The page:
I received my undergraduate degree in history from VCU in 1998. After graduating, I worked primarily in film and television in Richmond, VA. Though the bulk of my work was as a producer/videographer/editor for public television and non-profits, I also worked on few commercial movies, did a stint as a television news photographer, and produced commercials for politicians and lobbying groups. After a variety of experiences, I decided I wanted to concentrate on historical documentaries. However, I felt that my experience with historical interpretation was limited and that I would like to study history at the graduate level to increase my competence as a interpretor of historical evidence. I was also frustrated by the habit of historical documentaries to obscure their process. Therefore, I was particularly drawn to the ability of digital formats to link references, reveal the research process, and allow viewers to engage critically with film and video documentary productions, as well as their source material.
Currently, I am in the master’s program here at Mason, concentrating coursework and research in late 19th/early 20th century United States social and cultural history. I am interested in the construction of class and gender, visual culture, mass media, memory, and the history of technology. Issues of objectivity and critical distance, experience as evidence, and narrative construction are of specific interest to me. I am currently researching the development of the historical documentary and its relationship to historical pedagogy and scholarship. I hope to incorporate this work into a digital storytelling project for this course.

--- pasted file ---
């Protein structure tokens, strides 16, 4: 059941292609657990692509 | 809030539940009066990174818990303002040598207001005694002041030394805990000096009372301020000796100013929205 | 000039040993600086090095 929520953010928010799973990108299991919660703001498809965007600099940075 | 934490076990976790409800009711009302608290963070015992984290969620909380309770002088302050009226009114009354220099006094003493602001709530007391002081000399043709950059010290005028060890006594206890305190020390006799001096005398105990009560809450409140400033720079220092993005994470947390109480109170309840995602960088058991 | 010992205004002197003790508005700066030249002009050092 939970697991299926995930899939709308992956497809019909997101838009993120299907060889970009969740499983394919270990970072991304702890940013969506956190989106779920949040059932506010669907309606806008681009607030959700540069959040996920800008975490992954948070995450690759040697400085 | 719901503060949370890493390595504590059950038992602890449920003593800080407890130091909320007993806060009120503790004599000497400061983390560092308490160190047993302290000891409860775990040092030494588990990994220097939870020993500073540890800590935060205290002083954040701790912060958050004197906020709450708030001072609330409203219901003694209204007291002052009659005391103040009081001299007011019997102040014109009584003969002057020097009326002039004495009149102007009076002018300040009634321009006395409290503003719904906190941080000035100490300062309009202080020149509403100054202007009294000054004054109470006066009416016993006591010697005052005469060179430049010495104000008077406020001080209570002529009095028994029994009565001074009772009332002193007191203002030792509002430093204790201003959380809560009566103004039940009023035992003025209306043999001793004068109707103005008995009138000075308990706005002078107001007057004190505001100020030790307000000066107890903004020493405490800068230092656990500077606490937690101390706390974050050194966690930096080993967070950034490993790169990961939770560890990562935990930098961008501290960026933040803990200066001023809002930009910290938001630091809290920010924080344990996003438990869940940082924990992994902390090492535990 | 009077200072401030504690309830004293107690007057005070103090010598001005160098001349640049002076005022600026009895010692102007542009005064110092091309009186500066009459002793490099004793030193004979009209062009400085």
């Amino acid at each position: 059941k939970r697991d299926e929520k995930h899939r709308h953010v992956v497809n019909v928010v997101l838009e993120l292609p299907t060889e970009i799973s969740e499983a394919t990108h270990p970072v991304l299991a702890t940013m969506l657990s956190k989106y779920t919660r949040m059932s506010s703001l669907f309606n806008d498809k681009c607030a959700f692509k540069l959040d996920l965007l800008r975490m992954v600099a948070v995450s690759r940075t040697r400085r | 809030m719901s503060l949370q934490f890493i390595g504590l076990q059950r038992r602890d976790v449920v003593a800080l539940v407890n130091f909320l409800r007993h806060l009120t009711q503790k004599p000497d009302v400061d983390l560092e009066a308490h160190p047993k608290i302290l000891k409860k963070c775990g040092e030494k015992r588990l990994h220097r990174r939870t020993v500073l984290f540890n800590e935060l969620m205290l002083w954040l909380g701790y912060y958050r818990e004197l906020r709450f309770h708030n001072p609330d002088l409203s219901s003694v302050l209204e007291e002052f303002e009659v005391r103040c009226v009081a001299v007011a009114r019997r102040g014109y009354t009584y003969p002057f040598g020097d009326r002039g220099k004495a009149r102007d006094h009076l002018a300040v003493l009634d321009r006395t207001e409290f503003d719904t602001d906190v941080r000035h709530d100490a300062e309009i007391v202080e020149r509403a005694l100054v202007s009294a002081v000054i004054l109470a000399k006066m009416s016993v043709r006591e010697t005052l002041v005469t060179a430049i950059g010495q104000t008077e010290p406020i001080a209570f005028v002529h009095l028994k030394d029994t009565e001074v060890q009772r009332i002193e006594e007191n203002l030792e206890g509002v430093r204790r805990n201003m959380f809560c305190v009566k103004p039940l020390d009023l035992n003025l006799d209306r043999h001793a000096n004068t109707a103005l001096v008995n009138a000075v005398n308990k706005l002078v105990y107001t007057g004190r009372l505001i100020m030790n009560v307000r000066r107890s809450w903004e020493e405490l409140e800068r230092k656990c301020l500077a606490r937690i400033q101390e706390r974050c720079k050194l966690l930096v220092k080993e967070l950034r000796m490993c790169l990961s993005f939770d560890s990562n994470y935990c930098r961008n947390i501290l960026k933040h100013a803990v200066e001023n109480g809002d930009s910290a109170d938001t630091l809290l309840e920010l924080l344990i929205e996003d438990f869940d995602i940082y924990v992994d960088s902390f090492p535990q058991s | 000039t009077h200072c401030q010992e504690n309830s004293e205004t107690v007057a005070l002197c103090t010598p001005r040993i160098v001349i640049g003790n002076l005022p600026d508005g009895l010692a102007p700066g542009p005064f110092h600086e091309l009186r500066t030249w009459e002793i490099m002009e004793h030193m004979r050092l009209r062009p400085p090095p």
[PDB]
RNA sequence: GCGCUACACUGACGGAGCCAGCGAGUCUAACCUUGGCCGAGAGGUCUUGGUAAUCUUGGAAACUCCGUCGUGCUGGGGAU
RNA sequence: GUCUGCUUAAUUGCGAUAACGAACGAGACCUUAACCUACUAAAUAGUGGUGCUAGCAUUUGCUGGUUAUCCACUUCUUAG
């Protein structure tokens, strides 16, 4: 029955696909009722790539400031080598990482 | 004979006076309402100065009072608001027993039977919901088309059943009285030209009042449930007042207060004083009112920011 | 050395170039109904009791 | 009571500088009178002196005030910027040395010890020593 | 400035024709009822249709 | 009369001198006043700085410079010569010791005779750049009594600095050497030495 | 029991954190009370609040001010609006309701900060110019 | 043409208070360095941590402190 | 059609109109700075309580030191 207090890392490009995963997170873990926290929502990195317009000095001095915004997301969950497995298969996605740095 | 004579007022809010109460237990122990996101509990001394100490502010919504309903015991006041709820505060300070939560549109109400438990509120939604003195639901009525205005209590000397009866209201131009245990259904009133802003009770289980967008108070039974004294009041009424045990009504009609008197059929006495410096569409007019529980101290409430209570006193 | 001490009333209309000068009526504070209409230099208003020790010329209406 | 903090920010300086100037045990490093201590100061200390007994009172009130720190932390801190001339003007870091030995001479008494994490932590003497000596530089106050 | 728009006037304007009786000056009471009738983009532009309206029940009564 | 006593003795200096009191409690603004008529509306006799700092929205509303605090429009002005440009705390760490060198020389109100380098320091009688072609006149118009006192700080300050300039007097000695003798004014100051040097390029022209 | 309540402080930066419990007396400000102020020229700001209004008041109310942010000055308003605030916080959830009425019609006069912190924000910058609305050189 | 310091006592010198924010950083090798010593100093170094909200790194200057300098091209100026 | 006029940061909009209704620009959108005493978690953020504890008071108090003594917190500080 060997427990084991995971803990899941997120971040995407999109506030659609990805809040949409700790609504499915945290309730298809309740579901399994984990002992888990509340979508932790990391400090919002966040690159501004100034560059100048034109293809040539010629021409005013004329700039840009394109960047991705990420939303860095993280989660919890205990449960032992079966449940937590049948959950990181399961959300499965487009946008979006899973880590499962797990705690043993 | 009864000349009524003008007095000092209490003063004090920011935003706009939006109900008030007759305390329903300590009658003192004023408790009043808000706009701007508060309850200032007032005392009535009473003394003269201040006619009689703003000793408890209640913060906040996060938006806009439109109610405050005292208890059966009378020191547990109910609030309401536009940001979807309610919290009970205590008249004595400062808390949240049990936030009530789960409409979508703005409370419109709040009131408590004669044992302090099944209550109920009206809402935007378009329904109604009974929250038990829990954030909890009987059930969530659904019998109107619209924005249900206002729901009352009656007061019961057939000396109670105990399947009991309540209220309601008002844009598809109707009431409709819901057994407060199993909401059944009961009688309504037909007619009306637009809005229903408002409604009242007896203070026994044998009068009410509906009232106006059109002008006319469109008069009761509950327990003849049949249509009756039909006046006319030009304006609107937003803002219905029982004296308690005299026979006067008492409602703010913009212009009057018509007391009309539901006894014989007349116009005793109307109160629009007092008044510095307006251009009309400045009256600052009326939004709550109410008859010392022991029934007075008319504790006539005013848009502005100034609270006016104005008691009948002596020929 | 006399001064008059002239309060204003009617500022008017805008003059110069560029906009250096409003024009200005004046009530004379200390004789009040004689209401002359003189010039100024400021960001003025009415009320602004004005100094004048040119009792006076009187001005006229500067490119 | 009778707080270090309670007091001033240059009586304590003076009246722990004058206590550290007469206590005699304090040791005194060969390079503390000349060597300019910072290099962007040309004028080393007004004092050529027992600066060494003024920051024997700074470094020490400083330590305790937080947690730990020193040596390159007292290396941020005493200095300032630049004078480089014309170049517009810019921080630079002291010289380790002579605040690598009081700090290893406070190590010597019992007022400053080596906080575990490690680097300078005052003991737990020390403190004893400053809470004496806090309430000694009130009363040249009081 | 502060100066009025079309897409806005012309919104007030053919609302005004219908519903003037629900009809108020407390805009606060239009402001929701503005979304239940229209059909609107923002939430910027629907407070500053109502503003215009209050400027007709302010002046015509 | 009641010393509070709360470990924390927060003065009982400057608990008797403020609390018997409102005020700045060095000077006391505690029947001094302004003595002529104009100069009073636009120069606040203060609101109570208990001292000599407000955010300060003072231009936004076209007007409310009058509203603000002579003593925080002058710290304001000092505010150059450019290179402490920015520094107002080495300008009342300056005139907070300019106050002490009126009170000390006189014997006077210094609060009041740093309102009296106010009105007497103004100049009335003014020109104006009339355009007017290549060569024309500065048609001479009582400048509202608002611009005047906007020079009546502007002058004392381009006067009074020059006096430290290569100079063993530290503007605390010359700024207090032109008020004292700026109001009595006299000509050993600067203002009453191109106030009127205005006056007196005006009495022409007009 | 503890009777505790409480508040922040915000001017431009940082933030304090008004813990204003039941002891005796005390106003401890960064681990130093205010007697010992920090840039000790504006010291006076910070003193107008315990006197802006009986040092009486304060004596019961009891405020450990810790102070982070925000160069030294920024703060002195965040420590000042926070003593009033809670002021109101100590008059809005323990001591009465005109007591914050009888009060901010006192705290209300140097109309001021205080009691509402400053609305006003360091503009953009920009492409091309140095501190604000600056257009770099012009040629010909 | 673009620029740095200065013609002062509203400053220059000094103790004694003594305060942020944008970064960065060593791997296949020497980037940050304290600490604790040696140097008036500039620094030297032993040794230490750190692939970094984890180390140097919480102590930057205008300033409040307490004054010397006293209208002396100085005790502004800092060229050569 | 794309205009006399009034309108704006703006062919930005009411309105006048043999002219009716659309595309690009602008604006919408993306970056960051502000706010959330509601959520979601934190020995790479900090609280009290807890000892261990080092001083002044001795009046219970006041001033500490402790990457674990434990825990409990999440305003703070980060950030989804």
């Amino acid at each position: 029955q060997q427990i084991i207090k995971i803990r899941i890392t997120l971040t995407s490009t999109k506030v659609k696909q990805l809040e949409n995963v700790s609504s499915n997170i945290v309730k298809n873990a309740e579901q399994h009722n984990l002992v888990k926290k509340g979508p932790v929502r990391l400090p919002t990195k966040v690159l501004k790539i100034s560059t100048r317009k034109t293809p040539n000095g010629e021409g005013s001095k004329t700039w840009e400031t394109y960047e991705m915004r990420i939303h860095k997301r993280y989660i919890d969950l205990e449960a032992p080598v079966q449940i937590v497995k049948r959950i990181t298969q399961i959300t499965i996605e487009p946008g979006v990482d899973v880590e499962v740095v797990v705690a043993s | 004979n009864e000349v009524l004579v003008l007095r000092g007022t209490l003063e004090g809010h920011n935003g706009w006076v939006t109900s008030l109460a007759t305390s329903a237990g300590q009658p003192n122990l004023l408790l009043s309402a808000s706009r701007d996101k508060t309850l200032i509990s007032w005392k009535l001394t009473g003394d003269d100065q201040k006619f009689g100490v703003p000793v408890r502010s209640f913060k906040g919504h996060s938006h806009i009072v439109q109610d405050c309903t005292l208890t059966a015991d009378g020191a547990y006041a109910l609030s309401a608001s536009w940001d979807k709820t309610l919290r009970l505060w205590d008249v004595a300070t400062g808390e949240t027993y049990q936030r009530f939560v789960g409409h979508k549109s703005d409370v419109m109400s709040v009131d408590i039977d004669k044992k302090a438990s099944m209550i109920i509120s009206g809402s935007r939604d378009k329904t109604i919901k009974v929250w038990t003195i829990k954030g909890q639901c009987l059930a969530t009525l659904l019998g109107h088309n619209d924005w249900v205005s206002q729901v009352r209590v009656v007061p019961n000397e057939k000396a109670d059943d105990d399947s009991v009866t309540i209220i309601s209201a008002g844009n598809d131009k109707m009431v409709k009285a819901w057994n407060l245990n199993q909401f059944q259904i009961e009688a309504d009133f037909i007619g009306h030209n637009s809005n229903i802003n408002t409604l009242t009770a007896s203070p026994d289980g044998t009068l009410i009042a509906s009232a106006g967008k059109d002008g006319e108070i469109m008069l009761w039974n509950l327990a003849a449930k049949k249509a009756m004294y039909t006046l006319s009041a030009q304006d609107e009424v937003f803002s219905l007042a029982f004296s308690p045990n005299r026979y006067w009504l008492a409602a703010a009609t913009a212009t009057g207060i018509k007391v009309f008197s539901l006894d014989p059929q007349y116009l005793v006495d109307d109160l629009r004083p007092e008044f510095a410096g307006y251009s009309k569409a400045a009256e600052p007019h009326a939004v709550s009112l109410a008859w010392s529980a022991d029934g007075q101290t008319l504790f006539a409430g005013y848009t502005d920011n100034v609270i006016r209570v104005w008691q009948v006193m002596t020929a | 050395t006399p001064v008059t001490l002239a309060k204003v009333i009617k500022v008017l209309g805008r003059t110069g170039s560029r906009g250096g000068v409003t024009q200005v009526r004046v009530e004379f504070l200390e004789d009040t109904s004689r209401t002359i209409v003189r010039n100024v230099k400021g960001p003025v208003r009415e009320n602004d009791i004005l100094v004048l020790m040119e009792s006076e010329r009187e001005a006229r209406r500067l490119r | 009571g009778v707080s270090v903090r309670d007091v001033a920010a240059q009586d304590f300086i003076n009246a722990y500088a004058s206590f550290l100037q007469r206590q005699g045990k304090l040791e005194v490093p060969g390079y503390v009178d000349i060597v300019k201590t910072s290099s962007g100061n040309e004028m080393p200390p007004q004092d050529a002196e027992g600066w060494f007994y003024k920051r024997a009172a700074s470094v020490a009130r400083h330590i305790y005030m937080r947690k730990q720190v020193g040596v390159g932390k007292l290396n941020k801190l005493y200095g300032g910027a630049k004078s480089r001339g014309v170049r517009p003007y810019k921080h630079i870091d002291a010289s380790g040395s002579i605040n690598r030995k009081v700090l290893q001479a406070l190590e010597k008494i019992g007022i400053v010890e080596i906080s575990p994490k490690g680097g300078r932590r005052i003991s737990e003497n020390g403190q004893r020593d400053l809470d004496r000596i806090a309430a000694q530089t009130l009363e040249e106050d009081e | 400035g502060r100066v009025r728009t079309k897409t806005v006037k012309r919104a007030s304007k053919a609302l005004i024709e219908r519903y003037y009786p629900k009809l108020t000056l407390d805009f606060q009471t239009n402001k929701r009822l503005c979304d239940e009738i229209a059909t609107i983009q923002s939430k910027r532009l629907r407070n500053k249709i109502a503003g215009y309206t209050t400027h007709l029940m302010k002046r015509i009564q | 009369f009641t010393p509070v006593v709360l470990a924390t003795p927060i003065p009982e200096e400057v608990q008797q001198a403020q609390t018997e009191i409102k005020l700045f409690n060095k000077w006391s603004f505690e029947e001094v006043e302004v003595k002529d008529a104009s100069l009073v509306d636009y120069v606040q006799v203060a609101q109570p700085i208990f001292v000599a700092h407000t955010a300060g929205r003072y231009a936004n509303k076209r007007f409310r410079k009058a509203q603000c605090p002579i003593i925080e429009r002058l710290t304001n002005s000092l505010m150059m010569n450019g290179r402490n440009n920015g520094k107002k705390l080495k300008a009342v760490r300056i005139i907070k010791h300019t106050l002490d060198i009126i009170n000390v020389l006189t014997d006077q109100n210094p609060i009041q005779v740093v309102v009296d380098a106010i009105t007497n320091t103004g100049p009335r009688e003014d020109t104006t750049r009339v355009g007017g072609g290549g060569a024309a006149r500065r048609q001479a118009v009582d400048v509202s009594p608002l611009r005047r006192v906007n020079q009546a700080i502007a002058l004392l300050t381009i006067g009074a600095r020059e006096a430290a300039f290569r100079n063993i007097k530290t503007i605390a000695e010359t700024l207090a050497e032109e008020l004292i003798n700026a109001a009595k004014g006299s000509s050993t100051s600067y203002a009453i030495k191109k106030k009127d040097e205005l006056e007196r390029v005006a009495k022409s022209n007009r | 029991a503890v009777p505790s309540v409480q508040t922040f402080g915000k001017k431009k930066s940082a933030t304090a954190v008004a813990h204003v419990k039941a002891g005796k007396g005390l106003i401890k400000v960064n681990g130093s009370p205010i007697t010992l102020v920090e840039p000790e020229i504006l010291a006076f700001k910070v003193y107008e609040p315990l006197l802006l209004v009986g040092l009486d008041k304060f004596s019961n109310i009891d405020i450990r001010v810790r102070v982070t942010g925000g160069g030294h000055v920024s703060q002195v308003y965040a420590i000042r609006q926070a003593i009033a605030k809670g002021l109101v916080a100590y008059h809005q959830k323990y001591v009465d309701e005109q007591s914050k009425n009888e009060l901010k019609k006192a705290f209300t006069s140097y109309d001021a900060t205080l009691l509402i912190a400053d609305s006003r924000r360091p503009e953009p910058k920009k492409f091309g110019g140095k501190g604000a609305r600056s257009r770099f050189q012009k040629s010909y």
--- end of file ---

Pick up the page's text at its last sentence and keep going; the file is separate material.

I am equally interested in academic and public history. I completed courses in History and New Media and currently work as a research assistant for the Center for History and New Media. Work with the Public Projects Team and Omeka introduced me to a thriving community of digital humanists, working in a variety of unique roles, many of which combine traditional scholarship and teaching with the development of digital projects and public collaboration. My primary goal is to produce digital scholarship, but I also aspire to be involved in collaborative public projects and to teach courses in digital history.